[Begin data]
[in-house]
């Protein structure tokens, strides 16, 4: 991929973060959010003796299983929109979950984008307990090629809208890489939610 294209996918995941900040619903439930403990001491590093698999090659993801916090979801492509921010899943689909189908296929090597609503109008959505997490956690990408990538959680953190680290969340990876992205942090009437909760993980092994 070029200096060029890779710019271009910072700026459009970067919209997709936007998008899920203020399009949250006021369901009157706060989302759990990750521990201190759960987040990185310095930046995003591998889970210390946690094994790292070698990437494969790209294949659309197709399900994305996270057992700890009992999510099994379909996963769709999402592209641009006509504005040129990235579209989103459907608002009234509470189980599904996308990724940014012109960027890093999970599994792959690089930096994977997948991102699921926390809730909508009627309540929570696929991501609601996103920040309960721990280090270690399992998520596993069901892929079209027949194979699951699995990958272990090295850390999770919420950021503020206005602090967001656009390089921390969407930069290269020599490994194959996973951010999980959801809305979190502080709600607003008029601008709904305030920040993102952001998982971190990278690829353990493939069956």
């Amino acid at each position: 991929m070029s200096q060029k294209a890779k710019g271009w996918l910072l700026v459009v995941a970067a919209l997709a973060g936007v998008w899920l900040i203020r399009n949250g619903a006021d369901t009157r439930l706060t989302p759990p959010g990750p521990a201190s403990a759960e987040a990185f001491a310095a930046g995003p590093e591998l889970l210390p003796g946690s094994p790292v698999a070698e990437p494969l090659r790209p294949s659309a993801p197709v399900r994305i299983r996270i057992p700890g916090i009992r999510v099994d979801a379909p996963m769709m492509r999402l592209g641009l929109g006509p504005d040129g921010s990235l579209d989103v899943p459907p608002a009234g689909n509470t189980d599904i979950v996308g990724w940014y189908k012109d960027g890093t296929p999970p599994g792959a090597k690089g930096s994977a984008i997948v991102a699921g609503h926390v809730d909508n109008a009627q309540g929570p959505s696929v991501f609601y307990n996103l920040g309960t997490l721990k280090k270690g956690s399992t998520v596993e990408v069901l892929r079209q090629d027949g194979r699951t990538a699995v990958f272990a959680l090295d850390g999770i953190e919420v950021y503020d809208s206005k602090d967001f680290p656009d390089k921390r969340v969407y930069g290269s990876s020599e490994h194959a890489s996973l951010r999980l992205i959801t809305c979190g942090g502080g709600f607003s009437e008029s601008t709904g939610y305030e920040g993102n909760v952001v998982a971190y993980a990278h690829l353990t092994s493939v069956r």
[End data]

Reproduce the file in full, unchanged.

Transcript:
[in-house]
């Protein structure tokens, strides 16, 4: 991929973060959010003796299983929109979950984008307990090629809208890489939610 294209996918995941900040619903439930403990001491590093698999090659993801916090979801492509921010899943689909189908296929090597609503109008959505997490956690990408990538959680953190680290969340990876992205942090009437909760993980092994 070029200096060029890779710019271009910072700026459009970067919209997709936007998008899920203020399009949250006021369901009157706060989302759990990750521990201190759960987040990185310095930046995003591998889970210390946690094994790292070698990437494969790209294949659309197709399900994305996270057992700890009992999510099994379909996963769709999402592209641009006509504005040129990235579209989103459907608002009234509470189980599904996308990724940014012109960027890093999970599994792959690089930096994977997948991102699921926390809730909508009627309540929570696929991501609601996103920040309960721990280090270690399992998520596993069901892929079209027949194979699951699995990958272990090295850390999770919420950021503020206005602090967001656009390089921390969407930069290269020599490994194959996973951010999980959801809305979190502080709600607003008029601008709904305030920040993102952001998982971190990278690829353990493939069956």
């Amino acid at each position: 991929m070029s200096q060029k294209a890779k710019g271009w996918l910072l700026v459009v995941a970067a919209l997709a973060g936007v998008w899920l900040i203020r399009n949250g619903a006021d369901t009157r439930l706060t989302p759990p959010g990750p521990a201190s403990a759960e987040a990185f001491a310095a930046g995003p590093e591998l889970l210390p003796g946690s094994p790292v698999a070698e990437p494969l090659r790209p294949s659309a993801p197709v399900r994305i299983r996270i057992p700890g916090i009992r999510v099994d979801a379909p996963m769709m492509r999402l592209g641009l929109g006509p504005d040129g921010s990235l579209d989103v899943p459907p608002a009234g689909n509470t189980d599904i979950v996308g990724w940014y189908k012109d960027g890093t296929p999970p599994g792959a090597k690089g930096s994977a984008i997948v991102a699921g609503h926390v809730d909508n109008a009627q309540g929570p959505s696929v991501f609601y307990n996103l920040g309960t997490l721990k280090k270690g956690s399992t998520v596993e990408v069901l892929r079209q090629d027949g194979r699951t990538a699995v990958f272990a959680l090295d850390g999770i953190e919420v950021y503020d809208s206005k602090d967001f680290p656009d390089k921390r969340v969407y930069g290269s990876s020599e490994h194959a890489s996973l951010r999980l992205i959801t809305c979190g942090g502080g709600f607003s009437e008029s601008t709904g939610y305030e920040g993102n909760v952001v998982a971190y993980a990278h690829l353990t092994s493939v069956r």